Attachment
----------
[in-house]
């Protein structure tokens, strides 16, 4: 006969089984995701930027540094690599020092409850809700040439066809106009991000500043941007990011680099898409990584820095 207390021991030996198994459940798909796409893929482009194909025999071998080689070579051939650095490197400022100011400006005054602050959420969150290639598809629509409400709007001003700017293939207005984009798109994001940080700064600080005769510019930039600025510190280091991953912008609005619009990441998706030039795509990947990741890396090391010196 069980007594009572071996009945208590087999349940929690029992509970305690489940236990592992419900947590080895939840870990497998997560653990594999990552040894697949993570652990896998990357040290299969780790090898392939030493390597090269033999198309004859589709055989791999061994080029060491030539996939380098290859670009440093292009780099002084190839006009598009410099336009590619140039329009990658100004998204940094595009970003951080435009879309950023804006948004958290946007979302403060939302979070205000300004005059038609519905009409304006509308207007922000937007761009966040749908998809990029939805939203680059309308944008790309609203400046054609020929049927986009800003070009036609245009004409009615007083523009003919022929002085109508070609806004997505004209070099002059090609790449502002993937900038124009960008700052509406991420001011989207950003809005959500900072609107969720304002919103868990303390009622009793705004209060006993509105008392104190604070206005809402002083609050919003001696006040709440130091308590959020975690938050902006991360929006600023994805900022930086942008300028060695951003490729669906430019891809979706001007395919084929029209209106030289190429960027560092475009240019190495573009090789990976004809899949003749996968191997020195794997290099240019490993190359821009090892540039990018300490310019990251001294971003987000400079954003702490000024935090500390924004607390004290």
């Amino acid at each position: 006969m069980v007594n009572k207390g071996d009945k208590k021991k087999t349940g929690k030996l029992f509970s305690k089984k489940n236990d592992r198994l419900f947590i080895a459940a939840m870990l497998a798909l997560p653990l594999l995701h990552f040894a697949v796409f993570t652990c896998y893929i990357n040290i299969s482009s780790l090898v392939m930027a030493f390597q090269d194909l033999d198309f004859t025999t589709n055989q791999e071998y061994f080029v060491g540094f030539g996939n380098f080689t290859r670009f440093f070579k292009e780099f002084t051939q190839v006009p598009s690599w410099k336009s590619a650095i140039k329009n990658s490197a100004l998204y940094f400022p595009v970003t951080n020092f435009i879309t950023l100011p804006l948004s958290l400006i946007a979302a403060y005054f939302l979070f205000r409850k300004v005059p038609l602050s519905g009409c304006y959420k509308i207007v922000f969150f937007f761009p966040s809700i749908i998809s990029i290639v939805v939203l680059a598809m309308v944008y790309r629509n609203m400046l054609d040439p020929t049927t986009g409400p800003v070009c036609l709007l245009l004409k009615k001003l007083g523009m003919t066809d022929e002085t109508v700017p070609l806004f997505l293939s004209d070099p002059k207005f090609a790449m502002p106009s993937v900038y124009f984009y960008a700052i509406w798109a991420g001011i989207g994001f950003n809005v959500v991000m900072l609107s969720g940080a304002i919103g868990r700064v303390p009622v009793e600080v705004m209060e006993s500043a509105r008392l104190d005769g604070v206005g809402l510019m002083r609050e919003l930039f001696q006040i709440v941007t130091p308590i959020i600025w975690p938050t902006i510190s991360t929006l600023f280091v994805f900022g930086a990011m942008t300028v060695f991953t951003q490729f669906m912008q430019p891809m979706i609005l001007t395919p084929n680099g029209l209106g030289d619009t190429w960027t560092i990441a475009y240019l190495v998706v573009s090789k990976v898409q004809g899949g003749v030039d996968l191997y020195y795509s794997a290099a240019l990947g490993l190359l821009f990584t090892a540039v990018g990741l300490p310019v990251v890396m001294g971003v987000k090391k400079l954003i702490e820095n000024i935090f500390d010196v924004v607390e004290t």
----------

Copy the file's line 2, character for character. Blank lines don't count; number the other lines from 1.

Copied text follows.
């Protein structure tokens, strides 16, 4: 006969089984995701930027540094690599020092409850809700040439066809106009991000500043941007990011680099898409990584820095 207390021991030996198994459940798909796409893929482009194909025999071998080689070579051939650095490197400022100011400006005054602050959420969150290639598809629509409400709007001003700017293939207005984009798109994001940080700064600080005769510019930039600025510190280091991953912008609005619009990441998706030039795509990947990741890396090391010196 069980007594009572071996009945208590087999349940929690029992509970305690489940236990592992419900947590080895939840870990497998997560653990594999990552040894697949993570652990896998990357040290299969780790090898392939030493390597090269033999198309004859589709055989791999061994080029060491030539996939380098290859670009440093292009780099002084190839006009598009410099336009590619140039329009990658100004998204940094595009970003951080435009879309950023804006948004958290946007979302403060939302979070205000300004005059038609519905009409304006509308207007922000937007761009966040749908998809990029939805939203680059309308944008790309609203400046054609020929049927986009800003070009036609245009004409009615007083523009003919022929002085109508070609806004997505004209070099002059090609790449502002993937900038124009960008700052509406991420001011989207950003809005959500900072609107969720304002919103868990303390009622009793705004209060006993509105008392104190604070206005809402002083609050919003001696006040709440130091308590959020975690938050902006991360929006600023994805900022930086942008300028060695951003490729669906430019891809979706001007395919084929029209209106030289190429960027560092475009240019190495573009090789990976004809899949003749996968191997020195794997290099240019490993190359821009090892540039990018300490310019990251001294971003987000400079954003702490000024935090500390924004607390004290």